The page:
Thursday, May 10, 2012

Postcard to Tricky: From China

Another blog-card from Aunty Penny! Hooray! You can see the last one, from Nepal, here.
___ . . . ___ . . . ___

G'day Tricky!

It's your Aunty Travelling Pen here.

I'm in China for two weeks, trying to be a bit adventurous. I started in Beijing, then visited Shanghai, and am now in a smaller city (still 6 million people, or 6 times the population of Perth!) called Nanjing.
Me on the Great Wall of China - looks like Emperor Nasi Goreng did
a great job - no rabbits anywhere!
From what I've seen life here is pretty different. Since you're a kid I'll focus on kid-related stuff, like when I sent you a letter from Nepal, when I visited there last year.

Doin' it for the kids
Couples here are only allowed to have one baby. It's called the One Child Policy and it started in 1978. It's because China's population has been growing so rapidly and the government is worried it won't be able to support and feed lots more people. So most Chinese people don't have brothers and sisters, which is a bit sad, I think. I didn't know before I came here, but there are two possible ways to get around this rule - first one is: if both parents are only children themselves, they may have two children. The second is: they can (well, they have to) pay a fine for having the second child. The fine is 10 times the couple's annual income. Ouch!
This young girl was dancing outside The Forbidden City
and went all shy when she saw me... then put on a show just for me!
Startin' 'em young
Toilet training is really different here! It's common for parents to cut open their toddler's pants so there's a split most of the way along the seam, and they don't put nappies or underwear on them. Then when the kid wants to go to the toilet they just squat down wherever they might be, and their pants open up and they do their business. I reckon it must get a bit breezy.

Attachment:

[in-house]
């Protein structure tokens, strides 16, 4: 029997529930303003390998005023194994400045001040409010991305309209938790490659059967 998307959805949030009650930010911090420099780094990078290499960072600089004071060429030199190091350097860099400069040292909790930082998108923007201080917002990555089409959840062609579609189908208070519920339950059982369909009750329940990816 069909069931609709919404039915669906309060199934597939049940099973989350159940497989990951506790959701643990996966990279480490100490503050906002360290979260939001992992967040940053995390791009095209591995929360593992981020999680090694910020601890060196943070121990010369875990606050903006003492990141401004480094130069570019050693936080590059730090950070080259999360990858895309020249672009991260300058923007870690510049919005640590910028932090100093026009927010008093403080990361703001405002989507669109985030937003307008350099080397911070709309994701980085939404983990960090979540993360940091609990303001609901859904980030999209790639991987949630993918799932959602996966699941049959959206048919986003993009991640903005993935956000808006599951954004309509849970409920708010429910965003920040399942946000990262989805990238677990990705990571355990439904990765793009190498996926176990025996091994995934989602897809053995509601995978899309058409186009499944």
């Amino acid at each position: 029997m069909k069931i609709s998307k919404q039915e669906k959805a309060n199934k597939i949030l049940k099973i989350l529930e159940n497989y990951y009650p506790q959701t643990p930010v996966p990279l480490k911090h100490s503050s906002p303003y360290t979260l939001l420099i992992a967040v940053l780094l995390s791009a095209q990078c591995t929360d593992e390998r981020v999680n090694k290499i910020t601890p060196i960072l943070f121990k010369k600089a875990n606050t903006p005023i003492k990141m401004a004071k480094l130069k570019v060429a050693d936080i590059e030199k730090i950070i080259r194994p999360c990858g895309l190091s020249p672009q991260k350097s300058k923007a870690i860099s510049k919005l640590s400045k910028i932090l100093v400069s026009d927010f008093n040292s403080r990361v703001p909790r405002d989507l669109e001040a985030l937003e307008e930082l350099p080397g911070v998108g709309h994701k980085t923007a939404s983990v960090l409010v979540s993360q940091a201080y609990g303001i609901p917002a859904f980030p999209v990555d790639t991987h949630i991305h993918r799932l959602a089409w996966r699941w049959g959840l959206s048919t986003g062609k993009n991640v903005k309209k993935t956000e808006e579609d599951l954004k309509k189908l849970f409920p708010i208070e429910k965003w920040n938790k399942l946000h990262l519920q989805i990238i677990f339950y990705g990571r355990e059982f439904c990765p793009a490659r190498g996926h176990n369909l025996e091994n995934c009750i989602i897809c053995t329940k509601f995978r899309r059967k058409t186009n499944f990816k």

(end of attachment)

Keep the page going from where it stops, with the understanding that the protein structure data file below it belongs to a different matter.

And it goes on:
Consequently though, kids are toilet trained much younger than in Australia. And, apparently if a little boy pees anywhere, even in the middle of a shop or someone's house the owner will be happy and says it's lucky. Girls are not considered lucky. You can imagine how annoyed this makes me!

Are you ready, boots? Start walkin'!
There are hardly any prams or strollers that I've seen here. Probably because the footpaths and roads (while generally pretty good compared to other places I've travelled) are pretty bumpy and not all that well maintained. So littlies are either carried or they walk. Reckon the Hug-a-Bub people should market their product here - these parents' arms must be aching!
They breed their Apple fan boys young
The most dangerous ship in the world
Censorship. It's not always easy for local people to get information here. The government is really strict. So they can't access some internet sites, including really popular ones, like Facebook, Twitter and YouTube. Even many pages of Wikipedia are blocked (like the ones that mention China). Saddest of all is that Chinese people aren't able to view most blogs - that means your ma's blog is inaccessible here! How will all these people across the world learn what parenting in Australia is like without that???

There are so many gorgeous little Chinese outfits that I would LOVE to buy for you, but I'm trying to restrain myself. I'd also love to get a little cheongsam for your friend Boo, Missy Boo's daughter. You'd both look so gorgeous!
I got to visit the pandas! OMG PANDAS!
Missing you lots, and hoping that you don't forget how to say my name while I'm away - keep practicing, 'k?

See you soon

Aunty Travelling Pen

1 comment:

  1. Wow!  The apple logo on the back of the kid's head! Is that for real? He must have a barber with a steady hand.


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